But the excitement didn’t end. After the show, numerous men came up to congratulate Rob on our extended marriage (as if it was all because of him), and even on the plane returning home, a passenger made a point of shaking Rob’s hand.

This may be the one occasion when neither of us minded that we’d already lived such a vast number of years.  

Thursday, May 4, 2017



Make that another sad day for America.

The first came in November with our election of the least qualified man ever chosen as U.S. president. Today, even FBI leader, James Comey, says he is “slightly nauseous” that he may have influenced the outcome.  Whatever.  He certainly didn’t help.   

Early this week, just as I was celebrating the bipartisan House spending bill that incorporated compromises most of us can live with . . .  the issue of a major health care reversal loomed like a grizzly bear on the sidelines, ready to eviscerate its victim. 

Today—just minutes ago--it happened.  Our House of Representatives has taken the first step to make Obamacare disappear.  Claiming that in some states it has already vanished,  the “house,” by a narrow margin, voted down the rest. Instead of fixing what was already there, house members placated Freedom Caucus members (notoriously against spending money to help anyone), to get needed votes.

If the Senate agrees,  ailing Americans will suffer just as surely as though attacked by bears.  The hurried, careless way this bill has been thrown together—with zero input from health care professionals—means millions of sick Americans will find themselves with minimal care.  Or none.    

Oh, yes, the Republicans pretended that “The States”  would take over the “pre-existing conditions” issue, putting sick people into high-risk pools.  But California, the most liberal of states, has already proven such pools don’t work.  Today’s front page article in the Los Angeles Times (“A Case Study in State-run Health Failures”) describes what happens.  People are put on long waiting lists. And meanwhile they get sicker.

Richard Figueroa, a past enrollment director of such a pool, laments the outcome when desperately ill people are finally sent the all-important, life-saving letter. “They would say, “Thank you, but you can give our slot to someone else, because my brother or my wife or my daughter has died.”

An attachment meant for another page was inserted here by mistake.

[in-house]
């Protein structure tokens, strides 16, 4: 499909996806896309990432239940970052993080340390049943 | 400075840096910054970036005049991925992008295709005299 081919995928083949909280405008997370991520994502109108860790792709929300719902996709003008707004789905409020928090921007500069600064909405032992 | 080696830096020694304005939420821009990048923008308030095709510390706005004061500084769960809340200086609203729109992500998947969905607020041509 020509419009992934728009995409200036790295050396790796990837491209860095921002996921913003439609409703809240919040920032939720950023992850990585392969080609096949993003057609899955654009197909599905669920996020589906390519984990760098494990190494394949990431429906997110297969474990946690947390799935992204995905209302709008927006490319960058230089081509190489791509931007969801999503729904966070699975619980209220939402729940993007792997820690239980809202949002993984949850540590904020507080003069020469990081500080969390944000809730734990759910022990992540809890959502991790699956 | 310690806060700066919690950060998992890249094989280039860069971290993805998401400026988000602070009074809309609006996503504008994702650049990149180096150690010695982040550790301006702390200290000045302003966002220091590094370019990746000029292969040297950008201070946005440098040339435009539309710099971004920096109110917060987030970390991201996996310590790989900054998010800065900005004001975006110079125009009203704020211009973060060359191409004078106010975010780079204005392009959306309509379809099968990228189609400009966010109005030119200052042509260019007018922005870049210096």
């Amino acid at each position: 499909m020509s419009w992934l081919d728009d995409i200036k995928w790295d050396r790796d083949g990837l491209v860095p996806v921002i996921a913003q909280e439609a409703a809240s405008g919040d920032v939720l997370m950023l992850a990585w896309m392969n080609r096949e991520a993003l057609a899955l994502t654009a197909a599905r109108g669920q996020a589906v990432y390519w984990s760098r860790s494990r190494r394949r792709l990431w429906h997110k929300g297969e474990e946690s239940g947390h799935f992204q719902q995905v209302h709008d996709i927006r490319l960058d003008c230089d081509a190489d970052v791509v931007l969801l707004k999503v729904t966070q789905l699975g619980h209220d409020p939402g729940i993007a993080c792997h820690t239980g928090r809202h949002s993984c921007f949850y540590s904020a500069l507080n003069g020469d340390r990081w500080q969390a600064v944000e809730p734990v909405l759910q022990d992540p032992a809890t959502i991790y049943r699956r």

A vital question:  who among you, reading this piece, does not already have a “pre-existing condition?”  If,  during your thirty, forty, or however-many years, you’ve been to the doctor for anything,  you can be presumed as having such a condition. My twenty-something grandson,  prone to strep-throats, has been seen by doctors several times . . . no doubt a disqualifying ailment for traditional insurance companies.

With today’s all-political, non-medical bill a victory for Trump and Ryan, ordinary citizens are about to reap what the voters sowed in November.  We hope it’s not a medical disaster.

But with health care now dictated in part by the Freedom Caucus . . . what else can it be?    

Thursday, April 6, 2017



I hardly need to blog about Trump any more; the Los Angeles Times is doing all the
work for me . . . and for everyone else who feels that our president is an unmitigated disaster.  The Times’ five editorials, so far, are so strongly-worded they tend to ring in your head.  For hours.   

Yet one question remains unanswered:  How about all those laws Trump is breaking—and when will the American public demand he be held accountable?

Among them: 

1.) The law against presidential despotism, enacted after Jack Kennedy made his brother, Robert, Attorney General.  So far, both daughter,  Ivanka, and son-in law Jared, are acting as semi-official Secretaries of State. They may not receive salaries, but both have been given top security clearances, and Ivanka, at least, has a White House office--plus other benefits of high office. If this isn’t nepotism, what is?